(Source: xlozx)

(Source: forassgard)

hermione:

Anthony Mackie photographed by Jakob Axelman

If a female student got drunk and had her car stolen the university would call the police. If she got drunk and had her computer stolen, they would call the police. If she got drunk and had her phone stolen, they would call the police. The fact that she was drunk would not even be factored in when assessing if a crime had been committed. But if she gets drunk and has her body invaded and her humanity stolen, school administrations are perplexed about what to do.

International Human Rights Activist Michael Simmons offered these words (via Facebook) in response to the May 3, 2014 New York Times’ “Fight Against Sex Assaults Holds Colleges to Account” article. (via kenyabenyagurl)

(Source: afrolez)

Ten Things You Didnt Know (and Didn't Care To Know) About Being Bisexual

bisexual-community:

haveagaydayorg:

Ten Things You Didn’t Know About Bisexuals

  1. Bisexual men are 50 percent more likely to live in poverty than gay men
  2. Bisexual women are more than twice as likely to live in poverty as lesbians
  3. Bisexual men and women are at least one-third less likely to disclose their sexual identity to their doctors than gays or lesbians
  4. In comparison with lesbians and gays, bisexuals have a higher lifetime prevalence of sexual victimization.
  5. Forty percent of LGBT people of color identify as bisexual
  6. Bisexual women are almost six times more likely than heterosexual women to have seriously considered suicide, and four times more likely than lesbians
  7. Bisexual men are almost seven times more likely than heterosexual men to have seriously considered suicide, and over four times more likely than gay men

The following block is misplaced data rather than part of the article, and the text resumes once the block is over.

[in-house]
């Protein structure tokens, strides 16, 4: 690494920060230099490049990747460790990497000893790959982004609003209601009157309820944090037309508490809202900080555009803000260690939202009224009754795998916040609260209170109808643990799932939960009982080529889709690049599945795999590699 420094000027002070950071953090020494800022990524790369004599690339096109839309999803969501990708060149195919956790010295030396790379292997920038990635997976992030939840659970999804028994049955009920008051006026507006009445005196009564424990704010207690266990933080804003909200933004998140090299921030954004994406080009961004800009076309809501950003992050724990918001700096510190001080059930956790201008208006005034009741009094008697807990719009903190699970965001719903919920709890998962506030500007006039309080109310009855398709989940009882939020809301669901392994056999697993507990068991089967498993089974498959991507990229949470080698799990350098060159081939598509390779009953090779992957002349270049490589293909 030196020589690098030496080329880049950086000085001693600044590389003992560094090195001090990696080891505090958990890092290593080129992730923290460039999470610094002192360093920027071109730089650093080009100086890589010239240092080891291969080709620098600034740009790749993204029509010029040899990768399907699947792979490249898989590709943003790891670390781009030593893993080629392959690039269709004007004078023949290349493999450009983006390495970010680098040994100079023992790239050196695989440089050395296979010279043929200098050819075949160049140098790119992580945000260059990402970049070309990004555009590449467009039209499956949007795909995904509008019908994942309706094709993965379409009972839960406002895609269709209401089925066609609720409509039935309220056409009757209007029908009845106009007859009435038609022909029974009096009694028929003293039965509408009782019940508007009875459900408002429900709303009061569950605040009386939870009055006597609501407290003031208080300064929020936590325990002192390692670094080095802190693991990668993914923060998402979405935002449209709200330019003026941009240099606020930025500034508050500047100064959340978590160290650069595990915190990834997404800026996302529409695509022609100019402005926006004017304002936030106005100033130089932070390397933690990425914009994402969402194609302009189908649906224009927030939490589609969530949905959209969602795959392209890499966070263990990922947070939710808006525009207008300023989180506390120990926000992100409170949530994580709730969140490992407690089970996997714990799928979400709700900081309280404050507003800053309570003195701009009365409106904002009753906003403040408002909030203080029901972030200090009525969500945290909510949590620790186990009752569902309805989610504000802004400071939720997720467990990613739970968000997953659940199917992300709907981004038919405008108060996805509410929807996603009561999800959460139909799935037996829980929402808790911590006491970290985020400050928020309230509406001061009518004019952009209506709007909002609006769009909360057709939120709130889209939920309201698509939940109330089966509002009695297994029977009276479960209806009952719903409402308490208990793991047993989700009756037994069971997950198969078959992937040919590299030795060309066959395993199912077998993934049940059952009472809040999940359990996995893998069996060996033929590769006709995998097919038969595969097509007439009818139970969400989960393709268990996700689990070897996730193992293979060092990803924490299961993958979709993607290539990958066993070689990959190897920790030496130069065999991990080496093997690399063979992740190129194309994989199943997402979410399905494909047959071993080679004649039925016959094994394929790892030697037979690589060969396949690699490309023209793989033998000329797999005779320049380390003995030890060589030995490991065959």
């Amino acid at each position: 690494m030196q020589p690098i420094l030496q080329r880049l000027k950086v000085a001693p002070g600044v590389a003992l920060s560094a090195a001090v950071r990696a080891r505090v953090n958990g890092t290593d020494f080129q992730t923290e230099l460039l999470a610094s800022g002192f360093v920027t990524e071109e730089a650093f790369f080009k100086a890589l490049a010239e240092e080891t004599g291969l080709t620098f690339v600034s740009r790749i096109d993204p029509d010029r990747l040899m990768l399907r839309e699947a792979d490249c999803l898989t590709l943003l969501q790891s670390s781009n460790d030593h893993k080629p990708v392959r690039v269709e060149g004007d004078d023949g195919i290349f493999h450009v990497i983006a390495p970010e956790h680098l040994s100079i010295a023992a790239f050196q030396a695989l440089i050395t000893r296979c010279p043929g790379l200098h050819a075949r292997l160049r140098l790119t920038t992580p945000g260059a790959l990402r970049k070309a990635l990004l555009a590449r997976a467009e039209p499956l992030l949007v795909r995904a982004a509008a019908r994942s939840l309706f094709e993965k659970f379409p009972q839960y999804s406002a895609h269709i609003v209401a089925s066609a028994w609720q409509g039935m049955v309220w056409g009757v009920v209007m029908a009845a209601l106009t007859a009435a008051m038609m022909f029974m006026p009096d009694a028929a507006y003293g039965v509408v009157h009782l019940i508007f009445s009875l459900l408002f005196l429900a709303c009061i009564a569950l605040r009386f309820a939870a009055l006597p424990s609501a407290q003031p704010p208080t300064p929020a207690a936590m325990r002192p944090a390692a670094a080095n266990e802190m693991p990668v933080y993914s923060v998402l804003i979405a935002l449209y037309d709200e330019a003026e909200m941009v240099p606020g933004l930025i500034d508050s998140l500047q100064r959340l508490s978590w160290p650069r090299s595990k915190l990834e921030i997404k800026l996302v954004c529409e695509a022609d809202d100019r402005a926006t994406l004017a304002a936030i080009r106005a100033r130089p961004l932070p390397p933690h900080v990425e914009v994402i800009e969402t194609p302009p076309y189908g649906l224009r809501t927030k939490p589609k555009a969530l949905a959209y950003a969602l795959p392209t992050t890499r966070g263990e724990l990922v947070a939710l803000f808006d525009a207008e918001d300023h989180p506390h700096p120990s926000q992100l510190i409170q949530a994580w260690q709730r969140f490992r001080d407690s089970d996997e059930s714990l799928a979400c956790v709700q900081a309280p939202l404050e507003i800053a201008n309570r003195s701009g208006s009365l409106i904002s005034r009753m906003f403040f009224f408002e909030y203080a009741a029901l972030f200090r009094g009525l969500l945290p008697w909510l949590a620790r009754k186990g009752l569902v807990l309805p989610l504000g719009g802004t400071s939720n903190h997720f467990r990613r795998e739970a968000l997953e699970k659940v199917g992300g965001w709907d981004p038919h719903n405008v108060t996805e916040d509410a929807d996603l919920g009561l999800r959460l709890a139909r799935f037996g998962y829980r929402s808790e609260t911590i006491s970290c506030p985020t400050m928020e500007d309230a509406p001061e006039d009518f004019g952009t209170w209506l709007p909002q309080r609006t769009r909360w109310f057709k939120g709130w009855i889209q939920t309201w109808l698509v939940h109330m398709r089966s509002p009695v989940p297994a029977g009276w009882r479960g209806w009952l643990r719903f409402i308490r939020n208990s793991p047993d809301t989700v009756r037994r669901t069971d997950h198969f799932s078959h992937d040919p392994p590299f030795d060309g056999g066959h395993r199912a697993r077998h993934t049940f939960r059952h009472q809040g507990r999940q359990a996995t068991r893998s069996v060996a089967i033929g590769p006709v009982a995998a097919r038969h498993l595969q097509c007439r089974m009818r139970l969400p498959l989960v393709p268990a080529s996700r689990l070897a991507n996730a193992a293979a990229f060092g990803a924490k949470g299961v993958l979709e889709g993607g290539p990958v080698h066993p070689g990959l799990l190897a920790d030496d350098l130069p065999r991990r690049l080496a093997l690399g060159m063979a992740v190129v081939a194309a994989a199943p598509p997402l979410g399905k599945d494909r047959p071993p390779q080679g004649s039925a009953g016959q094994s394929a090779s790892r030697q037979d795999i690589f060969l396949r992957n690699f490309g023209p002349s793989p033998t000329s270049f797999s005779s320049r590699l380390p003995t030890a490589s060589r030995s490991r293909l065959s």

8. Bisexual employees are eight times as likely to be in the closet compared to lesbian and gay counterparts
  9. Fifty-five percent of bisexual employees are not out to anyone at work
  10. From 2008 to 2012, only $5,000 in grants were awarded to bi-specific projects or bisexual organizations.

[Sources: The Williams Institute, Bisexual Invisibility: Impacts and Recommendations, National Intimate Partner and Sexual Violence Survey, Sexual Research and Social Policy]

we’re here, we’re queer and we’re a lot more valid in our anger than you’d like to admit

Things are different now, I have to protect the one thing that I can’t live without. That’s you.

Ratchet is a racialized term. So is ghetto. So is thug. So is welfare queen. Someone does not have to EXPLICITLY say the word “black” in order for something to be racist against black people. Speaking in flagrantly racist terms is one of the least sophisticated manifestations of racism today.

TemperedFury on Philip DeFranco’s, creator of the YouTube channel Philly D, use of racialized language.  (via knowledgeequalsblackpower)

(Source: america-wakiewakie)

ndormerdaily:

Natalie Dormer photographed by Nick Kelly, 2013

ndormerdaily:

Natalie Dormer photographed by Nick Kelly, 2013

(Source: aryastark)

Karen Gillan attends the premiere of Guardians Of The Galaxy on July 21st, 2014 (x)

(Source: marvelcastsource)